from The Inquisitor’s Tongue

Alan Singer




I was my twin brother’s image of myself. My face is longish, brownish, with a nose that cuts the air snappishly. High cheekbones to offset the appearance of such rapier protuberance. The nose has almost no bridge. The eyes thus deeply set are brown, velveteen. It is a brown that women have praised for its “luxuriousness.” The hair is as jet as the pupils. The brown and the black scintillate in darkling harmony. Lips full and wide and unexpectedly so when they succumb to smiling. An air of seriousness prevails most of the time. It is a gift of the dark hue. 

When I call our family life a mystery I don’t claim to possess its secret. We were deceivers of course. Conversos. We were the converted. We professed ourselves to be other than we were. No longer the Jew, though the name must never be mentioned, not to say breathed in all its tell-tale odor. We appeared otherwise. In dress, in act, in speech. Sanctioned by law to be deceivers. The question in such cases is whom do they deceive more, the world through which they make safe passage by their deception, or their consequently ever more dangerous selves? Vigilance is the pressure behind the knife-blade of that question. They live with it always at their throat.

And now there is a leg. The blade that severed it was sharper and heavier to be sure. But it is also a question. Severed at the hip and crooked at the knee the leg resembles nothing so much as a question mark inscribed upon my doorstep.

It is not the leg of my brother, though it arrived within a day of my news that he was dead. Such wicked punctuation. But what was the question? Was it being asked of me? Or was I being prompted to ask myself? And who would then answer?

What I feared most was its being merely what it was, a token of flesh and bone. No part of the body that might have thought upon how it looked was in evidence. And judging by the elegant turquoise drapery of the single embroidered pantaloon, the radiant show of gilt stocking shimmering between the hem of the pant and the height of the boot, the purplish luster of the boot-leather cuffed above the knee, the exaltedness of its heel, I imagined what intense scrutiny the looking glass that held this body last in its slippery embrace would have inspired for the one who beheld himself there. Thinking: that’s what I look like.

It was clearly up to me to think about what it meant. A severed leg must be a question, even if it were straight as an exclamation!  Was it a warning that I should run while my leg could carry that thought? Was I already falling under the shadow of a blade held aloft by my brother’s enemy, my enemy? A highly placed advisor to the Cardinal of Sevilla has enemies in proportion to what intimacy with power he enjoys. My brother never masked his enjoyment. To be a Converso renders susceptibility to such envy an ever more convulsive twitch of the via nervosa. It is the way of the Converso to understand this.  And I know what every Converso knows, like the release of some luminous gastric juice flaming in the gut without warning: that one is already found out by those whose hatred one has so hideously aped in order to elude it. And so I begin to think that I am finally recognizable to myself as a dead man. Am I not already recognizable as my twin brother? What worse portent must I, clandestine Talmudicist that I am, decipher?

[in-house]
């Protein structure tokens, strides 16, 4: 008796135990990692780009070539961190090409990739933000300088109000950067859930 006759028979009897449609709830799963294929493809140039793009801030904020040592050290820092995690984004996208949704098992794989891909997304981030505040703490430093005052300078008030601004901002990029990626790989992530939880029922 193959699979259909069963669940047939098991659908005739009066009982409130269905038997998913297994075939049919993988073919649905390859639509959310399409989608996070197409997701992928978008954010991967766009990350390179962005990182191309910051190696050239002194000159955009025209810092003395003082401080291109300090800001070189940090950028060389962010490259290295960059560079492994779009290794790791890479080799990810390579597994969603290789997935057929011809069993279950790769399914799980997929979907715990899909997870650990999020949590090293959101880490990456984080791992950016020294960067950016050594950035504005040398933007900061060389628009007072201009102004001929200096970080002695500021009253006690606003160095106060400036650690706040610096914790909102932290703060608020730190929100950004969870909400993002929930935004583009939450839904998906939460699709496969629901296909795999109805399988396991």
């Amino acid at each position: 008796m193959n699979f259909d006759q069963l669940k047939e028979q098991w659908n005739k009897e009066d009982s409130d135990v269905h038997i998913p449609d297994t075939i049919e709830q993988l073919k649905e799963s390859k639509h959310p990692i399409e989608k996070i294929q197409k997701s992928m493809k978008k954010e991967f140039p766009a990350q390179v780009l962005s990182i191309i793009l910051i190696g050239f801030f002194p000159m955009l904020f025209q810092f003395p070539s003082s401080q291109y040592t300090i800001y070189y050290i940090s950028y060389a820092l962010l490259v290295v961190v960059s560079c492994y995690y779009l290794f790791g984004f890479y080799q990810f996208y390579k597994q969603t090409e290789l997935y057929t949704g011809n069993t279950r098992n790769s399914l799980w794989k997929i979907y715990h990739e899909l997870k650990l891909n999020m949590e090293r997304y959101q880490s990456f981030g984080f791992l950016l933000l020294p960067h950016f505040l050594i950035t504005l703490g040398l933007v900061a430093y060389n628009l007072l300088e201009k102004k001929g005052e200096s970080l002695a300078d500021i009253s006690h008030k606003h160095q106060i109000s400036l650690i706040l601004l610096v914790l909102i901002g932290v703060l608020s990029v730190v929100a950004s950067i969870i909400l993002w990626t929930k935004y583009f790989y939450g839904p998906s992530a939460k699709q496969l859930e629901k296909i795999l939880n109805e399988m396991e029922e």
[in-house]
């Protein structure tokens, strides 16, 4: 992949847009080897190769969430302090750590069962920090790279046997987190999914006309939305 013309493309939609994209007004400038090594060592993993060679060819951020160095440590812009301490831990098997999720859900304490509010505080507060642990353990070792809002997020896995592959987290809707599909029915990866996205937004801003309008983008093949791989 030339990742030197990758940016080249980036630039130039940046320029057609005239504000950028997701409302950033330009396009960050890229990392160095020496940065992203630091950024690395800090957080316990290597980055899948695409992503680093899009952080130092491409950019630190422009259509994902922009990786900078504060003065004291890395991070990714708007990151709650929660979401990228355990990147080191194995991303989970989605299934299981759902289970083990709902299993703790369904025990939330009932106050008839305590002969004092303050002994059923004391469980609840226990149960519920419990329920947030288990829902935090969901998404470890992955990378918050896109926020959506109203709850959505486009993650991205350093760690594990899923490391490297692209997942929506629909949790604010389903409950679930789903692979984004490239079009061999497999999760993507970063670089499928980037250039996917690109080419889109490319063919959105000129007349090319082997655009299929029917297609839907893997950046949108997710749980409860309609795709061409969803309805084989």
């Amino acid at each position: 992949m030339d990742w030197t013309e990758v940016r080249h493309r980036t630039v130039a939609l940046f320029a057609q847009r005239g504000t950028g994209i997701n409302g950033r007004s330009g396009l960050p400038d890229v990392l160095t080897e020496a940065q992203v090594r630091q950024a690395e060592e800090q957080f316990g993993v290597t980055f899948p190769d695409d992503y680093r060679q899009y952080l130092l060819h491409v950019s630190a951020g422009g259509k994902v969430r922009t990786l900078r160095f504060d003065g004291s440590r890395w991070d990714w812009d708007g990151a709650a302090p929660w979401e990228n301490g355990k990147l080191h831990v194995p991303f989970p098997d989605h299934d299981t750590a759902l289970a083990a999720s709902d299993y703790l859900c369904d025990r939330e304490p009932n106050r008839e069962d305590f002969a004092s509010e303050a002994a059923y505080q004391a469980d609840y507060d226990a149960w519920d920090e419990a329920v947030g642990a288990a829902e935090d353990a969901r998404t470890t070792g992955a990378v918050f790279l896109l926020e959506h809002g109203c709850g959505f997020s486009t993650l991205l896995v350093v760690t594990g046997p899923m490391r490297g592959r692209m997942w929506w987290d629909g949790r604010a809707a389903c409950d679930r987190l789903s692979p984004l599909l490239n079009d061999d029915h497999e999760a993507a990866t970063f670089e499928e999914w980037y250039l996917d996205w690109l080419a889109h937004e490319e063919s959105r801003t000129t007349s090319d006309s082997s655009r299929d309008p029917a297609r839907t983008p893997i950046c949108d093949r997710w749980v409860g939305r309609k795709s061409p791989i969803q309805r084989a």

Yes, I am a dabbler in mysterious books, books more forbidden than the name of the god forsworn in their pages by brilliant encodings. How apt that I am the scion of a mysterious family harboring the double-meaning of twin brothers like its own codex. The key to the code is even more elusive. For I am neither the apparition of the Jew nor a believer in the very black magic whose secret I protect with a disciplined mastery. I keep myself secret from myself by this convolution of my faith. Would my brother have sought to understand me if he had lived to discover this, my most perverse private practice? Or would he have sought to correct the angle of the mirror to safeguard our fragile reality?

As I say, the leg is a question mark. 

But there is nothing more to be said of it. Something must be done.  I had decided.

I determined to approach the leg. Hearing my chary step ring as feebly as the tapping of the blind beggar’s stick, I wished for the cloak of an impenetrable darkness as protection against the deed that was before me. Who would want to see it? Who would want to go closer? But I couldn’t escape it. The limb was not even within my queasy reach before the tapping of the blind man’s stick had set up a grisly resonance in my arms. The unflexed muscles, the bicep and the forearm, even the ligaments that made a small harmonium of my whistling rib cage were gruesomely prescient with the ghostly weight of that portion of the body meant to support its whole heaviness. If I took another step I would feel it most in the leg, a nibbling at the kneecap, a lightness to the foot that was the furthest thing from a dance-step. I was already toppling from the precipice of my stomach.

It was by that involuntary motion that I stooped, now close enough to take the leg into my already shivering embrace.